Over the next few years, mobile phone data could be used instead of census questions following a test conducted by the Office of National Statistics.
Part of a plan backed by the UK Government, the organisation could discard traditional questionnaires in favour of data methods such as phone records.
The organisation regularly conducts population analysis tests, but much of its processes have stayed the same for years. It's been conducting experimental analyses since 2015.
If these plans go ahead, the ONS will be able to find out where people live and work, which would likely make its research and statistics more accurate.
On Monday, it released an experimental report about commuting patterns. The ONS used data from Vodafone users over 18, which was collected between March and April 2016.
The information was compared to data from the 2011 poll, and it found that phone data can be used when analysing ethnicity, wealth and population levels across the UK.
Although the 2021 census will rely on questionnaires to extract data, the ONS could scrap this research method by 2023 if the pilot proves reliable.
The ONS is inviting the general public to decide the fate of the census research method, though, according to The Telegraph. Ian Cope, who will lead the 2021 census, praised the plan.
"We are looking at whether we could replace the census with information that is already held by Government or others," Cope told The Telegraph.
He continued: "Obviously that will reduce the burden on the public, and would be more cost-effective, and you could potentially produce estimates every year rather than every ten years."
David Emm, principal security researcher at Kaspersky Lab, said: "In this era of connected devices and social media we often share important personal information without a second thought and without fully realising the consequences.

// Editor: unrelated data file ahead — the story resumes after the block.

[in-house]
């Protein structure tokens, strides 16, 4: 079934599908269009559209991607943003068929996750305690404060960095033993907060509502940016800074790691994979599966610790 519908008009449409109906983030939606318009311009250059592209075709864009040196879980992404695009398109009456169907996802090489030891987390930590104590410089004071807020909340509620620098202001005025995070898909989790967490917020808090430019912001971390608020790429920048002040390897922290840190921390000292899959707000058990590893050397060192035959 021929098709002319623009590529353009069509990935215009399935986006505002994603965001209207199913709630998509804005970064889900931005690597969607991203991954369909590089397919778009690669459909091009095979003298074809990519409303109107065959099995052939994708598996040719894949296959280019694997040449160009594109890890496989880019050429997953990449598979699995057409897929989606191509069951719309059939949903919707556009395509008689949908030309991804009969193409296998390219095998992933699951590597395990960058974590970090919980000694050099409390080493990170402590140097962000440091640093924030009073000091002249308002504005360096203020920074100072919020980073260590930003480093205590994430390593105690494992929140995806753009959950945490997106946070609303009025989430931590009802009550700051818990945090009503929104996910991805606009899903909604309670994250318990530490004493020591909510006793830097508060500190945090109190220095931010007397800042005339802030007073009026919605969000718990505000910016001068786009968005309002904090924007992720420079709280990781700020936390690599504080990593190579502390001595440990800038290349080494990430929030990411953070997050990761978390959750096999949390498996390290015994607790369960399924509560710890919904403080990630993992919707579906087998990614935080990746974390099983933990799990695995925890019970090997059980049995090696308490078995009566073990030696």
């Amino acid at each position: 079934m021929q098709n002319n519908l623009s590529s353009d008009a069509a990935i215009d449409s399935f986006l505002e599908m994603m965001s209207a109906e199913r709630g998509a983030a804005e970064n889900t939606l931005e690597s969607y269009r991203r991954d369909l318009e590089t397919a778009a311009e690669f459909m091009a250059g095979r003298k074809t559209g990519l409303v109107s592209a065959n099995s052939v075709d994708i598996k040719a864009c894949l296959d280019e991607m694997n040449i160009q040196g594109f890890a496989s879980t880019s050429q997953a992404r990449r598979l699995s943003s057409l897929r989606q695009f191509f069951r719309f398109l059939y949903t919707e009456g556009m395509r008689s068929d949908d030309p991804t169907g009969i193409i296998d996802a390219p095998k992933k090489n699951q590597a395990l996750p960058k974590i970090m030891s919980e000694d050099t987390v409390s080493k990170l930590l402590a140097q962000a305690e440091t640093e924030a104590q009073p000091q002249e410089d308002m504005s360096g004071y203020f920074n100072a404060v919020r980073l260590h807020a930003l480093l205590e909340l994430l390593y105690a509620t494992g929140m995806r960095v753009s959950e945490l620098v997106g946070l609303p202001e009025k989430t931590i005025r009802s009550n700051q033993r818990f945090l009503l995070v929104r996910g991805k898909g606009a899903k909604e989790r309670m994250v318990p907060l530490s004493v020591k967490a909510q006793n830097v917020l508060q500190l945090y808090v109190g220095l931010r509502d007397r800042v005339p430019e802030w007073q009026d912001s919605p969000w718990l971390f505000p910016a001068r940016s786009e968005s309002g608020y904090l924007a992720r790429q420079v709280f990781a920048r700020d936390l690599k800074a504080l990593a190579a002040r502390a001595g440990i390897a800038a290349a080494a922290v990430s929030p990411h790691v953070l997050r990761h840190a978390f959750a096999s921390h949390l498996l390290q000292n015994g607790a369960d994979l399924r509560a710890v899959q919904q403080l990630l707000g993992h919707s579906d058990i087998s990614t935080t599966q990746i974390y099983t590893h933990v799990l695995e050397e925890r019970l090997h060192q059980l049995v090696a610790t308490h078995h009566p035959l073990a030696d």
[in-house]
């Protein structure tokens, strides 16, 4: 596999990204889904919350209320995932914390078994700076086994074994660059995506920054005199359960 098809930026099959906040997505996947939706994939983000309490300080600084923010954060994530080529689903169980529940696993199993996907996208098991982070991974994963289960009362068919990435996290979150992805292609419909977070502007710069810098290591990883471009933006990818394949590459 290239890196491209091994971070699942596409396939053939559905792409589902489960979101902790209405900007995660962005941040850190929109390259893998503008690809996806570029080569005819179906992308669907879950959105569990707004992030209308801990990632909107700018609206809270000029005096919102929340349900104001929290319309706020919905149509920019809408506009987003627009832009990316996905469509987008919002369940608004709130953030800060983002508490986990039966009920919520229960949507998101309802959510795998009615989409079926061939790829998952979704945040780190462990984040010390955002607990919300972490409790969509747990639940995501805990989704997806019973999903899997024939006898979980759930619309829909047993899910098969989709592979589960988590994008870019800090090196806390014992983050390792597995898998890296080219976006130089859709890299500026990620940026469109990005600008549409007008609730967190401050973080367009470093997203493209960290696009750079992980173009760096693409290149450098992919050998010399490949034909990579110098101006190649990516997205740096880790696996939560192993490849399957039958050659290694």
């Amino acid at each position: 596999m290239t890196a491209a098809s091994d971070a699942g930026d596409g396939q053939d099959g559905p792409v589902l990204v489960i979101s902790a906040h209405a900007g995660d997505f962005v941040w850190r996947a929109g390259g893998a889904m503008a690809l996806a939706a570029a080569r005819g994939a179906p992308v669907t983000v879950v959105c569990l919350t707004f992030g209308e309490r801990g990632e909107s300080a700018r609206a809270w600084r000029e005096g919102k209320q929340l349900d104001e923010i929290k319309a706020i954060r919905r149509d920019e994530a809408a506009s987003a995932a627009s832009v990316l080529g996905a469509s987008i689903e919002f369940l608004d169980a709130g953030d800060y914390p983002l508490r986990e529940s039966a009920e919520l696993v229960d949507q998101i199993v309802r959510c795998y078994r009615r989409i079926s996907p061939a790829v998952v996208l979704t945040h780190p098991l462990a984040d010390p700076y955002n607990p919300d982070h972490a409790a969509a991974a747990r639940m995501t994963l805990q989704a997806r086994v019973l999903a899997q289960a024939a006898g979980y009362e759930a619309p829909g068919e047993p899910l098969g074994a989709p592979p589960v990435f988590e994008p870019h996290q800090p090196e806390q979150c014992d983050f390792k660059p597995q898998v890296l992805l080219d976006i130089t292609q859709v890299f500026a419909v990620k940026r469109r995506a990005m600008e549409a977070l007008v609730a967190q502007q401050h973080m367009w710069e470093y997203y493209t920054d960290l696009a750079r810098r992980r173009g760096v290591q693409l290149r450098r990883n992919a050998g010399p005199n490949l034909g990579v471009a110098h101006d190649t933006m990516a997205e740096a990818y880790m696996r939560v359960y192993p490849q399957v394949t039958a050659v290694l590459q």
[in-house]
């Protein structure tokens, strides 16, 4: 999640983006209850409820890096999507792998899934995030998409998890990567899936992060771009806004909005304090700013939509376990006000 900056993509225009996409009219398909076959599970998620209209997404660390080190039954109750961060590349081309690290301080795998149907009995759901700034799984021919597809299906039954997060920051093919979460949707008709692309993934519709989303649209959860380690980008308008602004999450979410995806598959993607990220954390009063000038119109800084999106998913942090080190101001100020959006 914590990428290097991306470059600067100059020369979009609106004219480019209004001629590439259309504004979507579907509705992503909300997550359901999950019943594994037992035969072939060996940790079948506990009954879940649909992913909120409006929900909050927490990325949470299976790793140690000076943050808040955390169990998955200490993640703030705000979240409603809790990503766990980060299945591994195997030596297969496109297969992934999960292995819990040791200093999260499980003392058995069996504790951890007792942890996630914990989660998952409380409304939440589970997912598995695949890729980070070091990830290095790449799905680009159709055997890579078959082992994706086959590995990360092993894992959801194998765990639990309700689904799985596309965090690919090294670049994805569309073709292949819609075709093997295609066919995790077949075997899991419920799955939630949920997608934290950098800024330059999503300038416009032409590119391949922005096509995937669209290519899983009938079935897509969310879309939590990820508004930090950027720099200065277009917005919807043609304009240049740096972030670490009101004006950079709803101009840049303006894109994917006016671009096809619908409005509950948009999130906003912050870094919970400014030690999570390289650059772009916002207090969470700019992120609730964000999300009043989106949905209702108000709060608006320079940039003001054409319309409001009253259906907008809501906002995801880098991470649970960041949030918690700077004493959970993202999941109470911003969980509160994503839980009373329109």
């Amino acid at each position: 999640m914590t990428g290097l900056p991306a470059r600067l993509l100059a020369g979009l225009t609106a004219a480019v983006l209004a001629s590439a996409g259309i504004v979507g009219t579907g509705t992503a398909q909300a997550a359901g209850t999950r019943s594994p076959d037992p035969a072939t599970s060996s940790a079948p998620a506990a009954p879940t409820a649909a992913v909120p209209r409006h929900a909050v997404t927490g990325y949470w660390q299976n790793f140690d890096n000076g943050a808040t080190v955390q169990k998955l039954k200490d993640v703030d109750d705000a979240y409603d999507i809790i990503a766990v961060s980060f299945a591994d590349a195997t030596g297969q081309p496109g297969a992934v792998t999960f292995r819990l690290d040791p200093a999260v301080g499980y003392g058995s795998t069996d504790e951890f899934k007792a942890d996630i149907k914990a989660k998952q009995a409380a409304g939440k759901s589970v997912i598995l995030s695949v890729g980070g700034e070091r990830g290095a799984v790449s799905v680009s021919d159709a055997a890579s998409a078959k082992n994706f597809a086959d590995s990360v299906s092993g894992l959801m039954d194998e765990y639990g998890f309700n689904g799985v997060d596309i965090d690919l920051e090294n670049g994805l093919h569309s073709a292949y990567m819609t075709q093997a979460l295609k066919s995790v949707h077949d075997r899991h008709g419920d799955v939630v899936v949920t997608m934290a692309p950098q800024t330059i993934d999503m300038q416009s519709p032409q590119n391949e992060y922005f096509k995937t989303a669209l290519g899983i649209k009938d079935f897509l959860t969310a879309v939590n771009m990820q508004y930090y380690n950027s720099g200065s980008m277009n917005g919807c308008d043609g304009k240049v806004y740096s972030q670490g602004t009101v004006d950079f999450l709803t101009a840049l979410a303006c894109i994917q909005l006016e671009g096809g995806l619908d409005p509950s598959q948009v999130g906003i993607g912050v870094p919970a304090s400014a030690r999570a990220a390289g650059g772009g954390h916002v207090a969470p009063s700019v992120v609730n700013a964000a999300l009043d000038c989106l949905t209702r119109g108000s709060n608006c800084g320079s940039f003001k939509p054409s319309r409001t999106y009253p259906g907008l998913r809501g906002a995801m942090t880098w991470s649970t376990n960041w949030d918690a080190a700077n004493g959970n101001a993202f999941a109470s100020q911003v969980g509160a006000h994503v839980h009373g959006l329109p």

"This proposal provides an illustration of how our personal data can be used. Clearly, there are potential benefits in this case - perhaps saving us all the need to complete a census questionnaire and saving the government money."
While there are certainly benefits to using mobile data in the census, Emm said there's still need for caution. Emm continued: "It is also important that we recognise that our personal data can be equally valuable to cybercriminals.
"New data protection laws are designed to make organisations more careful with our data, but regardless of this, it is important that, at an individual level, we know what information is being collected and stored and how it is being handled, which will also reduce the likelihood of it falling into the wrong hands.
"Being vigilant online - whether when using a work computer, home laptop, mobile or tablet device - needs to become second nature - like road safety.
"Undertaking simple steps, like regularly changing passwords, reviewing default privacy and security settings on social media and using Internet security software across all devices can significantly help protect our data."
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